The Giant Gila Monsters and The Killer Shrews were two Texas-made films from radio mogul Gordon McLendon and director Ray Kellogg. McLendon was an interesting character who also ran a chain of drive-ins throughout Texas where these films were shown as a double feature. The importance of the men is underscored in the extras on the home video release where you can watch the films in theatrical (1:85:1) and TV (1:33:1) formats.
Giant Gila Monster
As the title implies, a giant Gila is roaming about the backwoods of a small Texas town. Not surprising with McLendon’s radio background, the film has a cool teen soundtrack of instrumental music, but the best music is the creepily seductive “Gila” motif.
Extras: An archival interview between actor Don Sullivan and author Bryan Senn from 2000 is like listening to a podcast. It is 90 minutes long and definitely perks up when they discuss Sullivan’s films. You’ll hear nuggets about Monster of Piedras Blancas (1960) like the creature “looked scarier in person than it did on film,” as well as Sullivan’s wardrobe malfunctions with too-small swimming trunks.
But it was sad hearing how he never made more than SAG minimum and his disappointment in not rising above B-movies. “My movies were so mediocre. I just felt … demoralizing as an actor,” he said.
Also included: the restored 35mm trailer for the film.
Commentary: Members of “The Monster Party Podcast” live up to their name by talking, joking and sharing tidbits about the film, its history and the cast and crew. These guys will make sure you know that Gila is pronounced hee-la. An entertaining bunch, they would be fun at a live event.
The Killer Shrews
Ken Curtis (Festus from Gunsmoke) stars in and produced this film about well-meaning experiments (aren’t they always) on a small island that go wrong when tiny shrews (think rats) are turned into oversized dog-like killers.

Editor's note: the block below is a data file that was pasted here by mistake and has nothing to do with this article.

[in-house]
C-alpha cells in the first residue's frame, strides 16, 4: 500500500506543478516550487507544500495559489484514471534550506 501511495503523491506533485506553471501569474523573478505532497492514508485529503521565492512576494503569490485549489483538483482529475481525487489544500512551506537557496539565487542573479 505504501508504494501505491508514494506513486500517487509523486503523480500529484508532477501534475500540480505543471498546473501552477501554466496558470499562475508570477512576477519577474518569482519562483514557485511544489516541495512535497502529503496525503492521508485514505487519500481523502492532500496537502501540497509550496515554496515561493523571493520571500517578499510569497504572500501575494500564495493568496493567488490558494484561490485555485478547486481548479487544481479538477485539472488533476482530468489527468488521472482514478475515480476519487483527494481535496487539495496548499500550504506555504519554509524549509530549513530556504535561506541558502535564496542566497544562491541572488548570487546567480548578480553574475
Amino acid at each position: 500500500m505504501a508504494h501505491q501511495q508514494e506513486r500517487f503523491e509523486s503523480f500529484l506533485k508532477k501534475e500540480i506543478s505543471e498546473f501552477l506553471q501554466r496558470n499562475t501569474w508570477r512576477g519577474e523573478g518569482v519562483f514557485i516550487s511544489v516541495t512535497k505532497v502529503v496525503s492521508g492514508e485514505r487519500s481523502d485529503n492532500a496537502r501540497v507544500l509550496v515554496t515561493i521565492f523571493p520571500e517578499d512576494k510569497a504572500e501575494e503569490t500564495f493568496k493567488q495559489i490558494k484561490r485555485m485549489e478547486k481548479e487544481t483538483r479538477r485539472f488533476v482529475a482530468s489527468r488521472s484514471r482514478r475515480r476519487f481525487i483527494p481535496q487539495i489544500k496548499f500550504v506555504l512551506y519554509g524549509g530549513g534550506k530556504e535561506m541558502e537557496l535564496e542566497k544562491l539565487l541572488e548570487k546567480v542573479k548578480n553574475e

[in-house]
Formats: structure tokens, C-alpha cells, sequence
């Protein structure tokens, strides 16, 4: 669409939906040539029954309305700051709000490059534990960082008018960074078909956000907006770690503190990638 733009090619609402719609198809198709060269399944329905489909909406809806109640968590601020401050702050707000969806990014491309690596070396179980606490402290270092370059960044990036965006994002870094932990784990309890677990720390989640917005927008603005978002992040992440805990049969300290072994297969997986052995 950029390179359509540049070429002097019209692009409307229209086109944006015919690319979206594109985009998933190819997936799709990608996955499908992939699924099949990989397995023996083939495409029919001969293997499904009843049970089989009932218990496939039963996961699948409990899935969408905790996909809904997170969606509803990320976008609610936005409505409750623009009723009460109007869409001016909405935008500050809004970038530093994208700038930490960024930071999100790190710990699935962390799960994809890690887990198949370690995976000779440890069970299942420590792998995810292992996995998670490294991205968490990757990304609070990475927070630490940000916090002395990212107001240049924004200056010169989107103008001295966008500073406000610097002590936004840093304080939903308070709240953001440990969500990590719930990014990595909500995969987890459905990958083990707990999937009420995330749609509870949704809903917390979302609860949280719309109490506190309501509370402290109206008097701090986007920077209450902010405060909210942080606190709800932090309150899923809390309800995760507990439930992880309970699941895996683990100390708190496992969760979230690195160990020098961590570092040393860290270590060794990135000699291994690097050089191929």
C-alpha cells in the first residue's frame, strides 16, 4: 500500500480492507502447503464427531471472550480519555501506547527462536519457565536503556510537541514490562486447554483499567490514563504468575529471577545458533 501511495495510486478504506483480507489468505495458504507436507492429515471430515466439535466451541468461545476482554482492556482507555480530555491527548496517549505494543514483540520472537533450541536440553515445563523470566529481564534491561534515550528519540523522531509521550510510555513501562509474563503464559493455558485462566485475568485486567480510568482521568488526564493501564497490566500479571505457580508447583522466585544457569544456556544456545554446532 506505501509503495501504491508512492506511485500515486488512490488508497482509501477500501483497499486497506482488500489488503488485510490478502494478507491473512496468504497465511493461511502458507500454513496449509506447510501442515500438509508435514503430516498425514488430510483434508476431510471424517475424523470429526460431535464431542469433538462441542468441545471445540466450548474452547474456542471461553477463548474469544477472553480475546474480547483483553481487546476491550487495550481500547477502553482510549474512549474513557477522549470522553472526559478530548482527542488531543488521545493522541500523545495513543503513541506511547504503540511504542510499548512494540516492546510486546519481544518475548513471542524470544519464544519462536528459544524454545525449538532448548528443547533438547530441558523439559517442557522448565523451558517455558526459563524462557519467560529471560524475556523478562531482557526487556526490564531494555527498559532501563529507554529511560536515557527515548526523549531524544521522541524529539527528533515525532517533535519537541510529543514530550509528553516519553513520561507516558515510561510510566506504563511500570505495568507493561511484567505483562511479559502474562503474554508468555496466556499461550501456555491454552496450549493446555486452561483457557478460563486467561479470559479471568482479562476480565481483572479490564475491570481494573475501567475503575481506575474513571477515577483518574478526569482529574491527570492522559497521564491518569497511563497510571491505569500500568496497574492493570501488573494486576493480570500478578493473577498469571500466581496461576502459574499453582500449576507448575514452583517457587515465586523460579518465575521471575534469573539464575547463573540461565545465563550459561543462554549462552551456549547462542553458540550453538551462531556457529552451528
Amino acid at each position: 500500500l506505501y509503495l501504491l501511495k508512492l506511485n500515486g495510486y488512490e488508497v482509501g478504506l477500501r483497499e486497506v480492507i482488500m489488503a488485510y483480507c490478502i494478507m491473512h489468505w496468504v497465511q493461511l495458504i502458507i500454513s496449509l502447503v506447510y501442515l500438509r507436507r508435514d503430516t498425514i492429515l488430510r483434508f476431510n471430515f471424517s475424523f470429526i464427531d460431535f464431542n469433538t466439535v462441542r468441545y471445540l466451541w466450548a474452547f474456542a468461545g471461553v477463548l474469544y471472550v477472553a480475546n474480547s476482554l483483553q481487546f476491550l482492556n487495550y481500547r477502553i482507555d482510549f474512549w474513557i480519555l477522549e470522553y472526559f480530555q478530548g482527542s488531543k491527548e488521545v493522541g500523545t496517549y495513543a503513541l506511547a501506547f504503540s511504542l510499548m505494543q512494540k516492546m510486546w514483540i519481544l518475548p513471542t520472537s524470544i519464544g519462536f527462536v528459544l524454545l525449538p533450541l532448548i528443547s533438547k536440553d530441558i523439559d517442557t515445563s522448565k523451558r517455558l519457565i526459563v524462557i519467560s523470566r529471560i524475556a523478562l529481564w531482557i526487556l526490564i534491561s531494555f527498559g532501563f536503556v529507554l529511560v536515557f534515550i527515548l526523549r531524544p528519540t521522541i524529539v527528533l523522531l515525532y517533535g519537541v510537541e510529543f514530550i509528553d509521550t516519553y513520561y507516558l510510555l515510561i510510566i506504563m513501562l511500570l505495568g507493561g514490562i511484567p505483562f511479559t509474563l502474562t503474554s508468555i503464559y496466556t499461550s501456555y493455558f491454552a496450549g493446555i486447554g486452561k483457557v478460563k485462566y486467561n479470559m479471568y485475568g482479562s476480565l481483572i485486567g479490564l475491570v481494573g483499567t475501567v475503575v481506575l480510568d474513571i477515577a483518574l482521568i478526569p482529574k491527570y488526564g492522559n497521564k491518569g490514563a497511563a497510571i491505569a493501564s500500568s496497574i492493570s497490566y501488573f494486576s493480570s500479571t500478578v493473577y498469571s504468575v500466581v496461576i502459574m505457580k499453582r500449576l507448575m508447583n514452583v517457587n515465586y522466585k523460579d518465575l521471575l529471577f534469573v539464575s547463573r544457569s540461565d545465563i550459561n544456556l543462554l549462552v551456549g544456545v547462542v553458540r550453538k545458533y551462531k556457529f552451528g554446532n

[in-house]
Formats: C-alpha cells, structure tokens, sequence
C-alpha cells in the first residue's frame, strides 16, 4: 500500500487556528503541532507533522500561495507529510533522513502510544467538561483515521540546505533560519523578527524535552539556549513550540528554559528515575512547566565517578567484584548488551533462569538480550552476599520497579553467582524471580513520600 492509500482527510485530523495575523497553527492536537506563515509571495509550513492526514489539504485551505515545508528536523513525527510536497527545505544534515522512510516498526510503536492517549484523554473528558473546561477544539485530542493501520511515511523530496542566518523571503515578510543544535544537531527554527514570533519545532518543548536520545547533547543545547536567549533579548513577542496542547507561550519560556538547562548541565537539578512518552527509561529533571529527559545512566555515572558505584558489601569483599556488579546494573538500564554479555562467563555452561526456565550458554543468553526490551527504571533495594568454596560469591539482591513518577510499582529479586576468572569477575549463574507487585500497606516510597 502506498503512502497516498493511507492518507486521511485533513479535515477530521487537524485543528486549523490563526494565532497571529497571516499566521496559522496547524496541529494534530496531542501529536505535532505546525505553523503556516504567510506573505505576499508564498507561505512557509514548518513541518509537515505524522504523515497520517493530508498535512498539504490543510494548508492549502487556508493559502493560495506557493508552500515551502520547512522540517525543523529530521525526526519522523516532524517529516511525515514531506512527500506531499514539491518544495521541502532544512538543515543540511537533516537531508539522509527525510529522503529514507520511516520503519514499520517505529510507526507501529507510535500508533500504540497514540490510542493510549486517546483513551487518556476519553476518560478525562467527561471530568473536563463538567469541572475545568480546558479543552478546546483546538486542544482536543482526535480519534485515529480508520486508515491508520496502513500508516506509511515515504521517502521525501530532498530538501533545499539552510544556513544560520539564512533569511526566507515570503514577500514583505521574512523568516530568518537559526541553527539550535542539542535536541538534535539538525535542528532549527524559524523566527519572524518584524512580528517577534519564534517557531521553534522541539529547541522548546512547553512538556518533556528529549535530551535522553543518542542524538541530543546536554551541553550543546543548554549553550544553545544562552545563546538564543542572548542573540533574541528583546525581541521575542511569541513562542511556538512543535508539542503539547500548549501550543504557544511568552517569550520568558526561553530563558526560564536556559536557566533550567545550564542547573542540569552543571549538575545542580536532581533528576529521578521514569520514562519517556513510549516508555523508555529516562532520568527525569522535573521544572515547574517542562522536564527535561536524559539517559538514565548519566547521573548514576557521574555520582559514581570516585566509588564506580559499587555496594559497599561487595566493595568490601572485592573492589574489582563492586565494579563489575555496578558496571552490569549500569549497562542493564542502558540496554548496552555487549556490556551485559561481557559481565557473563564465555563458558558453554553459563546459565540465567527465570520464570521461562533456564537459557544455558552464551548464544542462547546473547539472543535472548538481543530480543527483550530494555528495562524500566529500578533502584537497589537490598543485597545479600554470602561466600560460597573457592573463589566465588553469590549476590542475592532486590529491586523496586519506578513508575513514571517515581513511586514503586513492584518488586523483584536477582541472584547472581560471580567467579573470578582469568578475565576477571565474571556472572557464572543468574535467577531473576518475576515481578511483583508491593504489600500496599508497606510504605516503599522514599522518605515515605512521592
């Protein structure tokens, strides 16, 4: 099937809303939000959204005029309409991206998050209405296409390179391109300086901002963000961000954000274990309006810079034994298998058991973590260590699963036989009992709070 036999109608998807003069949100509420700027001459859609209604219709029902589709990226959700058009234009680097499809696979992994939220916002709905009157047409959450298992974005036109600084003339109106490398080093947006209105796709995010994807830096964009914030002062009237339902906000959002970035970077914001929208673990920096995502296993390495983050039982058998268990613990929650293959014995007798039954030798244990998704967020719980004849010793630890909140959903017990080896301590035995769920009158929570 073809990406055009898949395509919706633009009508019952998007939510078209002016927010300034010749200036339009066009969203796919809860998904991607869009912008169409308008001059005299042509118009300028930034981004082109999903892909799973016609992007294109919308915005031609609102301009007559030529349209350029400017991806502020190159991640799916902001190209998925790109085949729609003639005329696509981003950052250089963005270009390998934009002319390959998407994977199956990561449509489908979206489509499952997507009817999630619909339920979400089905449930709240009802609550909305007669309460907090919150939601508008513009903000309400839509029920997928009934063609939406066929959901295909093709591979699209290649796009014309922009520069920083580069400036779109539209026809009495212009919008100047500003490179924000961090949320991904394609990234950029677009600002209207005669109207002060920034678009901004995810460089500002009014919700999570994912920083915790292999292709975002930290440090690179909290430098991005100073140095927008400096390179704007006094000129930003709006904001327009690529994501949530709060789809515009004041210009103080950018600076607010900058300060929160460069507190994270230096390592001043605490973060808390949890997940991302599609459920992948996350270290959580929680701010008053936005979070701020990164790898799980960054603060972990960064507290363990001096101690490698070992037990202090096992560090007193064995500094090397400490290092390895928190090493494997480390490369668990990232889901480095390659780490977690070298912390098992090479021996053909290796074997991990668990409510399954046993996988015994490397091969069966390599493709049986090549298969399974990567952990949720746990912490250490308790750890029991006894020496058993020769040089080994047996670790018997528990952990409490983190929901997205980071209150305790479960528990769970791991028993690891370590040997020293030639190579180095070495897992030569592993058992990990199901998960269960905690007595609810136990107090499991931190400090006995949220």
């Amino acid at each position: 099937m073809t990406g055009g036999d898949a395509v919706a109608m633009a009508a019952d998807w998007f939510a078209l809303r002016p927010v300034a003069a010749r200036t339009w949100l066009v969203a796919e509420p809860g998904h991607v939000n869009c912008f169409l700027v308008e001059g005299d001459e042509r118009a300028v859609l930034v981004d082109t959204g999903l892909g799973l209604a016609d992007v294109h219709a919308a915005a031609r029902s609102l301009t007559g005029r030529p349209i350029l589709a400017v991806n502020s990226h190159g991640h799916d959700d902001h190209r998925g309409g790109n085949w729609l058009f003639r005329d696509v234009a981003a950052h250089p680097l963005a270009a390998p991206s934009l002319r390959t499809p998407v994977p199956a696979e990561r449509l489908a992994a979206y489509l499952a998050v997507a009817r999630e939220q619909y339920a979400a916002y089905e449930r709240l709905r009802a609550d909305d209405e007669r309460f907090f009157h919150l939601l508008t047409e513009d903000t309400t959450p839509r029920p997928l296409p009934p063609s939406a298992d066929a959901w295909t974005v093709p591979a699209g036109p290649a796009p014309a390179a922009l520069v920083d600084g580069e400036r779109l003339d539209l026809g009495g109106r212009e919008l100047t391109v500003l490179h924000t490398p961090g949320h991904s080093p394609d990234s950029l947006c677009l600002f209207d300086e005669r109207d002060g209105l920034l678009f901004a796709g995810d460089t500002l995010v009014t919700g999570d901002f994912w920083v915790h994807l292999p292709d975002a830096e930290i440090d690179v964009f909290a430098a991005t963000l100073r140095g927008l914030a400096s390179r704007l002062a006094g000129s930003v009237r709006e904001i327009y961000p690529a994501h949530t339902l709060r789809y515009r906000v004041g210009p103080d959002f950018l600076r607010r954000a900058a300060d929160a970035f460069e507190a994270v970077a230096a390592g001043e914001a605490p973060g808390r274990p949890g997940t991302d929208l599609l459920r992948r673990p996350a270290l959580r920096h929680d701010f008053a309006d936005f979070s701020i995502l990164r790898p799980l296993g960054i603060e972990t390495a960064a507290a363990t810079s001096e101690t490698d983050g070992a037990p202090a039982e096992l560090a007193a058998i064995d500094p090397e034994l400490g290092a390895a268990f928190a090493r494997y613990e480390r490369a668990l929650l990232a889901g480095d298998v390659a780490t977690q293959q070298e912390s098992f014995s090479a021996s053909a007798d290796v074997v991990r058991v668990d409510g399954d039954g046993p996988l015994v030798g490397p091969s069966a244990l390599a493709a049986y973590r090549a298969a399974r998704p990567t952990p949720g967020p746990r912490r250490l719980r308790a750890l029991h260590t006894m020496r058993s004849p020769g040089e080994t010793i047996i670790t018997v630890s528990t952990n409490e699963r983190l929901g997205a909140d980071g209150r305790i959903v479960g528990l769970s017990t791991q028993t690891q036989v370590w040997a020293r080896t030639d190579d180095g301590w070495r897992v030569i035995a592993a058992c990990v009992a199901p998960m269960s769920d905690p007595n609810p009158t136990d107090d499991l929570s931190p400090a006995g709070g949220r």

Extras: There are original radio spots, plus the documentary Ray Kellogg: An Unsung Master from Ballyhoo Motion Pictures that was written by historian C. Courtney Joyner and narrated by Larry Blamire. Kellogg, who was very good with miniatures and optical effects, quietly had an amazing career from his days as a WWII cameraman with John Ford, to co-directing The Green Berets with John Wayne, doing miniatures for The Day the Earth Stood Still and even photography on Gone with the Wind and The Adventures of Robin Hood. (Kellogg is so important that he’s also discussed in the commentary by Jason A. Ney.)
Commentary by Jason A. Ney: I like that in addition to giving the history about making the movie, Ney references what we’re seeing on the screen to explain how and why things were done in the film.
Ney explains comparisons to Night of the Living Dead and suggests playing a drinking game while watching Shrews, a film where the characters always seem to have a drink in their hands.
Toward the end, Ney says he hopes that people listening to his commentary about the film get a “better understanding of who made it, why it was made and where it fits under the umbrella of a great decade for science-fiction films.”
I was struck by that comment because it’s exactly what Hopkins and his collaborators want to do through Film Masters, too, and they’re doing it well.
– Toni Ruberto for Classic Movie Hub
Toni Ruberto, born and raised in Buffalo, N.Y., is an editor and writer at The Buffalo News. She shares her love for classic movies in her blog, Watching Forever and is a member of the Classic Movie Blog Association. Toni was the president of the former Buffalo chapter of TCM Backlot. She is proud to have put Buffalo and its glorious old movie palaces in the spotlight as the inaugural winner of the TCM in Your Hometown contest. You can find Toni on Twitter/X at @toniruberto.